As the emerging economies in the Southeast Asia region grow, the quality of the environment declines due to overexploitation of natural resources (Nathaniel, 2021). Intensive economic activities produce environmental externalities in the form of pollution and carbon emissions with their associated transboundary implications, such as haze in the Malaysia, Singapore and Indonesia region of Southeast Asia (Khan, 2019). Despite all the countries in the region experiencing similar environmental threats from carbon intensive sectors, their environmental repercussions will be distributed unevenly depending on the country’s socio- economic and geographic situations (Mendelsohn et al., 2006). At the community level, it will impact differently those who have measures to adapt to environmental changes compared to those who don’t have the agencies to do so.

Southeast Asia is host to 15% of the world’s tropical forest but experiences the highest rate of deforestation in the tropics. Agribusiness and the expansion of human settlements are the leading causes of deforestation in region contributing to anthropogenic carbon emissions, with Indonesia contributing to 62% of forest loss, followed by Malaysia (17%), Myanmar (5%) and Cambodia (5%). Southeast Asia is also where around 14% of the world’s peat carbon is located, with the majority situated in Indonesia (65%) and Malaysia (10%).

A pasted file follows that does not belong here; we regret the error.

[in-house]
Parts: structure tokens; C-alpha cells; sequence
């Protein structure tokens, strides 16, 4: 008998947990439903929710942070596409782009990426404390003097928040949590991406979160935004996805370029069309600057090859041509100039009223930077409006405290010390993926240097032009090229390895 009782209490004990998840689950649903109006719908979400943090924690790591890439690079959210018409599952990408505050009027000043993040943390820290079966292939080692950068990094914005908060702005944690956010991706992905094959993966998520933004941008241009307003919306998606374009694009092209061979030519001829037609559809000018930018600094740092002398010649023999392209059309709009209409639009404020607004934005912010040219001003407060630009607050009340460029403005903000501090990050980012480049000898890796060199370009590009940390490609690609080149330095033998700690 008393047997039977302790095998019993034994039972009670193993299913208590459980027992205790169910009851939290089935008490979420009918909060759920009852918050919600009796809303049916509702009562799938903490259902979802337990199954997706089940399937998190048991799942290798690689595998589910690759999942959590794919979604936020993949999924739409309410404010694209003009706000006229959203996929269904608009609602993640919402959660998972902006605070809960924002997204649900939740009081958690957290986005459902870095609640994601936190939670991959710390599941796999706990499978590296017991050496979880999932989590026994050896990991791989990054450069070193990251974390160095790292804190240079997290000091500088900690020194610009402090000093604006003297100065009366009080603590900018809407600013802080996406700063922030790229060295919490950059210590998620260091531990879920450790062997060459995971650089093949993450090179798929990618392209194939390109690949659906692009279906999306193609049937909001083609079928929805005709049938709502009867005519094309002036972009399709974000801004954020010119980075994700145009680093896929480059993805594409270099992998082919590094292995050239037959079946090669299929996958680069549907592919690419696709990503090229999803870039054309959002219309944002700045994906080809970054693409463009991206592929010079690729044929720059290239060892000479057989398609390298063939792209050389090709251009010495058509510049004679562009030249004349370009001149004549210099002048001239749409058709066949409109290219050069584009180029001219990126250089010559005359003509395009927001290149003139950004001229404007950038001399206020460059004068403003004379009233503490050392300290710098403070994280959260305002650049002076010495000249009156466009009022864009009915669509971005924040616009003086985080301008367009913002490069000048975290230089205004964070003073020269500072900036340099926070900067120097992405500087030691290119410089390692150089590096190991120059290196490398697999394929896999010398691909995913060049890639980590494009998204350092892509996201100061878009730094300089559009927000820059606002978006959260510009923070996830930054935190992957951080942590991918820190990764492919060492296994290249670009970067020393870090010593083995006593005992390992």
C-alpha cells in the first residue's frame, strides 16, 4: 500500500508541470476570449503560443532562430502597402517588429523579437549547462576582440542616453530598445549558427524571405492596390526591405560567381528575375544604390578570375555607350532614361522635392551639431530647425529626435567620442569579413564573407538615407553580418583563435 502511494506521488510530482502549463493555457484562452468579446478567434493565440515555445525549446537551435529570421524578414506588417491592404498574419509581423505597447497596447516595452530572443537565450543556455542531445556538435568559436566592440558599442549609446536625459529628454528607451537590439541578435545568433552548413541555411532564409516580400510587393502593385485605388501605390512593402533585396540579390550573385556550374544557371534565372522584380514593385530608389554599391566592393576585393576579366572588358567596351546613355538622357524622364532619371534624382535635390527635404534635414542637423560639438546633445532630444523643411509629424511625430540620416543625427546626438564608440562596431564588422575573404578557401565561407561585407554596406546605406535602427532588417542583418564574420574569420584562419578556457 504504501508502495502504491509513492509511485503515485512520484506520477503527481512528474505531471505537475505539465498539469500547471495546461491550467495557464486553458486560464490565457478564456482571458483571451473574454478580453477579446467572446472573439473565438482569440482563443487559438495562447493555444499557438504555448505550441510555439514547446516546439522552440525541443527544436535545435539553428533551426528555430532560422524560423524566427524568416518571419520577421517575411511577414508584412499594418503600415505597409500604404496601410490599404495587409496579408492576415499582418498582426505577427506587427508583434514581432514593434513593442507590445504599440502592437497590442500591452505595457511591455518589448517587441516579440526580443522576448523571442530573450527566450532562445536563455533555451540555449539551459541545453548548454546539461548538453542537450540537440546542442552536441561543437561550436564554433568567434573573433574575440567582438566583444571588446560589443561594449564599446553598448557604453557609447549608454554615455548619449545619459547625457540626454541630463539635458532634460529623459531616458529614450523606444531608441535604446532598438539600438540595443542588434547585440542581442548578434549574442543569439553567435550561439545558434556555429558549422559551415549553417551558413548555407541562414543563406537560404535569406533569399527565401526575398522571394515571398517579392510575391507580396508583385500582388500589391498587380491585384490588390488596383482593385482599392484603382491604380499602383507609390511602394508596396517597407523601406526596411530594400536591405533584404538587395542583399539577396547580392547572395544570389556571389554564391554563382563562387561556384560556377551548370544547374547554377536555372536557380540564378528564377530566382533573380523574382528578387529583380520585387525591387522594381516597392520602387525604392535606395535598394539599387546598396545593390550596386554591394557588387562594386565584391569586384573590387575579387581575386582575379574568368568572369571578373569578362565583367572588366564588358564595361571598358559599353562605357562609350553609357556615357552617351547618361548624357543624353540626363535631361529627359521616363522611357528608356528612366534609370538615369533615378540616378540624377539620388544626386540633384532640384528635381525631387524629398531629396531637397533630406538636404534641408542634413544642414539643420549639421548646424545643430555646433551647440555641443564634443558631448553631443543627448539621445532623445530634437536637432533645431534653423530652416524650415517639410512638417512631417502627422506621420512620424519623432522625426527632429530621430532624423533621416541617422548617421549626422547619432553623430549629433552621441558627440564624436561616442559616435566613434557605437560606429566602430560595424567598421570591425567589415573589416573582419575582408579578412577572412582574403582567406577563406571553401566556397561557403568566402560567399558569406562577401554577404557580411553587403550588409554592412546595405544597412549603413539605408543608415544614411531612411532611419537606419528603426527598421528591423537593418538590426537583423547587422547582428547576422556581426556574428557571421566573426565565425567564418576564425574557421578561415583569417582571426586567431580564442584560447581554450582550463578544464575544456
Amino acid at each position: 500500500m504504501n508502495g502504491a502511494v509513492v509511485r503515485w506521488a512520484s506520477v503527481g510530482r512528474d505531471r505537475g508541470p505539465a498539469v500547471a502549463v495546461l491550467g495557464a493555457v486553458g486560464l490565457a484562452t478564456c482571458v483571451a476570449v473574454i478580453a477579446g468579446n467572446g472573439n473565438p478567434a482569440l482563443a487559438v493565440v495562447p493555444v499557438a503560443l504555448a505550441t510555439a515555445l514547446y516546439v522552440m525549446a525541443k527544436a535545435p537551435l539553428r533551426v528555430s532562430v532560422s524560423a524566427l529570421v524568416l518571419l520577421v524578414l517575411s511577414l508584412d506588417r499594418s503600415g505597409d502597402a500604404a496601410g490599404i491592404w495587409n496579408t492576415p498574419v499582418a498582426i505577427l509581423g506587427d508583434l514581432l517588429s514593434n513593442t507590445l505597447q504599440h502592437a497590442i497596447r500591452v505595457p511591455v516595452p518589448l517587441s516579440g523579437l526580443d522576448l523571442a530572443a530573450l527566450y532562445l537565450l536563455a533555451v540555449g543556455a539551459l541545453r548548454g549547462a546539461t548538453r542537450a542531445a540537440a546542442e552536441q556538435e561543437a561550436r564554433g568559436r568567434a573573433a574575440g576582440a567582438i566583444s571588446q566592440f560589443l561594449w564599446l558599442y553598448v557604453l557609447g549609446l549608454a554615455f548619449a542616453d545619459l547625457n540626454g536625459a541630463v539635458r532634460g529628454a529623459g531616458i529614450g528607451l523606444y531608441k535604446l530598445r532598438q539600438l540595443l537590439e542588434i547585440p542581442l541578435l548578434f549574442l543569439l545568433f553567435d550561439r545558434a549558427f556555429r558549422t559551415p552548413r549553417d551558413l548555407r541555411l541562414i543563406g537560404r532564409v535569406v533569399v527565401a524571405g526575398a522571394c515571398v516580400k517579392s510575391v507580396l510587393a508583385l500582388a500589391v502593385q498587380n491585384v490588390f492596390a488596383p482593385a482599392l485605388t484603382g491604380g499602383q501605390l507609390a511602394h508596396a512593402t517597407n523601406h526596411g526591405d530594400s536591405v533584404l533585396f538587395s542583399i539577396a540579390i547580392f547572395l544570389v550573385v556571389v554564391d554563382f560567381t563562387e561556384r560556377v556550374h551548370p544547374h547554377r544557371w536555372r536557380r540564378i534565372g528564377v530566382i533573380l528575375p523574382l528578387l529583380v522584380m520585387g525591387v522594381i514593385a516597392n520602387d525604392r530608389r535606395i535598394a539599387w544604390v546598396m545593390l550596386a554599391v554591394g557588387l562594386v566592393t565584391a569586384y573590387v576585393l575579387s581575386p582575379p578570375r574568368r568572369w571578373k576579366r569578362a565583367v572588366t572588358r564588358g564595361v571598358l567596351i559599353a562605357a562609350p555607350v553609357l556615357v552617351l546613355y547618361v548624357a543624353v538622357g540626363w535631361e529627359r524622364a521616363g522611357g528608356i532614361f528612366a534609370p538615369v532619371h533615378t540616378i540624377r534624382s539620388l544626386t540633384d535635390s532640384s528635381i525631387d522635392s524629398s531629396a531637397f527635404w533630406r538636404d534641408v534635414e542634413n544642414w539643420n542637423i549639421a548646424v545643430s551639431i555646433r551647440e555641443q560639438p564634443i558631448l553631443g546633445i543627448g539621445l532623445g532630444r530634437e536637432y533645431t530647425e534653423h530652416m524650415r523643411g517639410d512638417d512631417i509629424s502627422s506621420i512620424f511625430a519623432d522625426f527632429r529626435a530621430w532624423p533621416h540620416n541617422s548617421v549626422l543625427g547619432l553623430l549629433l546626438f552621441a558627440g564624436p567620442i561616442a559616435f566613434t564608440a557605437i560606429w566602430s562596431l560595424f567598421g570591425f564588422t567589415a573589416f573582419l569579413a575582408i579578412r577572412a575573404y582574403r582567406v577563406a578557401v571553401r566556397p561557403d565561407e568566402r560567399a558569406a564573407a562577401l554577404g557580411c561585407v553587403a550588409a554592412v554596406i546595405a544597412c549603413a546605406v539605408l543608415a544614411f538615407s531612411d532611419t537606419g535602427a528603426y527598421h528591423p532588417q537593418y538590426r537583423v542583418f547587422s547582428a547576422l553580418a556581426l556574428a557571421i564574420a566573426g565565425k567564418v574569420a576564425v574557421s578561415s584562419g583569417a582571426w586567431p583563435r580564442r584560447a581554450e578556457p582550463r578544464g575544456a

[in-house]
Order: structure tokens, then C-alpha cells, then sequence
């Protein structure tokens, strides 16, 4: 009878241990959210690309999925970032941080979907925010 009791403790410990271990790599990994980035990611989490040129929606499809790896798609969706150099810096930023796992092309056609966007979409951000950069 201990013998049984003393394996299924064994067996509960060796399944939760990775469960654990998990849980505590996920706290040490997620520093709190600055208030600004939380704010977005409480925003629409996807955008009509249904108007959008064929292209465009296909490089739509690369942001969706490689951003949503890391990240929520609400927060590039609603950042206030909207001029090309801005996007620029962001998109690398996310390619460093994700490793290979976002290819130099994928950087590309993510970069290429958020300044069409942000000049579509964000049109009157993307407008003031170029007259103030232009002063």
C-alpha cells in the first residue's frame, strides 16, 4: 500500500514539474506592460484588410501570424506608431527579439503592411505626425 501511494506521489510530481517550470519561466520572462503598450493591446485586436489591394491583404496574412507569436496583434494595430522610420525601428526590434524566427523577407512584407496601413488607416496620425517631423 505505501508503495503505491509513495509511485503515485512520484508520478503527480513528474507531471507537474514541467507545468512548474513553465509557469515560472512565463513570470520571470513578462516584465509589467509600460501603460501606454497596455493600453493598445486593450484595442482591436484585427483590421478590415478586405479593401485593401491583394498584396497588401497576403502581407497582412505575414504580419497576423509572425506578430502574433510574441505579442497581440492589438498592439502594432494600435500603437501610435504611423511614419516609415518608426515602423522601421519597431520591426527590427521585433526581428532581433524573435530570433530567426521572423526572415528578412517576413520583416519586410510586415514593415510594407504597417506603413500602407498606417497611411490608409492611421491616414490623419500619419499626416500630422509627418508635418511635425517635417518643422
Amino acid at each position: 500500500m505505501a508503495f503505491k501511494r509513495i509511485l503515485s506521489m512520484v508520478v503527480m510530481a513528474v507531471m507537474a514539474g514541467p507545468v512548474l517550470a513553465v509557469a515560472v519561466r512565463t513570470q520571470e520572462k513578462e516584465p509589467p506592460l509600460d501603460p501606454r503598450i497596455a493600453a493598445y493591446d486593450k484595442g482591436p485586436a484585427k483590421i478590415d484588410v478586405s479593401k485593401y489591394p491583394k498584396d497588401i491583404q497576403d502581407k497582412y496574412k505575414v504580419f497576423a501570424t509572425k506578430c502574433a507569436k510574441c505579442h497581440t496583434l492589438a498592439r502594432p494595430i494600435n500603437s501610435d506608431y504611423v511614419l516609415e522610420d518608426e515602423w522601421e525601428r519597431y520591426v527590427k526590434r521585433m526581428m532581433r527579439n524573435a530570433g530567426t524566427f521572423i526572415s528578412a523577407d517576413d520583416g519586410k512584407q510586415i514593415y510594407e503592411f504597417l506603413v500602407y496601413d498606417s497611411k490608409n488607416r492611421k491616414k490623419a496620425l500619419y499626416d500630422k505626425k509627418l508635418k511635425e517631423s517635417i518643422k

In Indonesia, ecological damage caused by agribusiness expansion has rendered many forest frontier regions heavily degraded and burned (Astuti, 2021). This has been the leading cause of the transboundary haze dilemma and carbon emissions in Southeast Asia, particularly in Indonesia (Miller et al, 2021). Industrial companies are not the only key actors, local farmers are increasingly entangled in the causing of these anthropogenic pressures.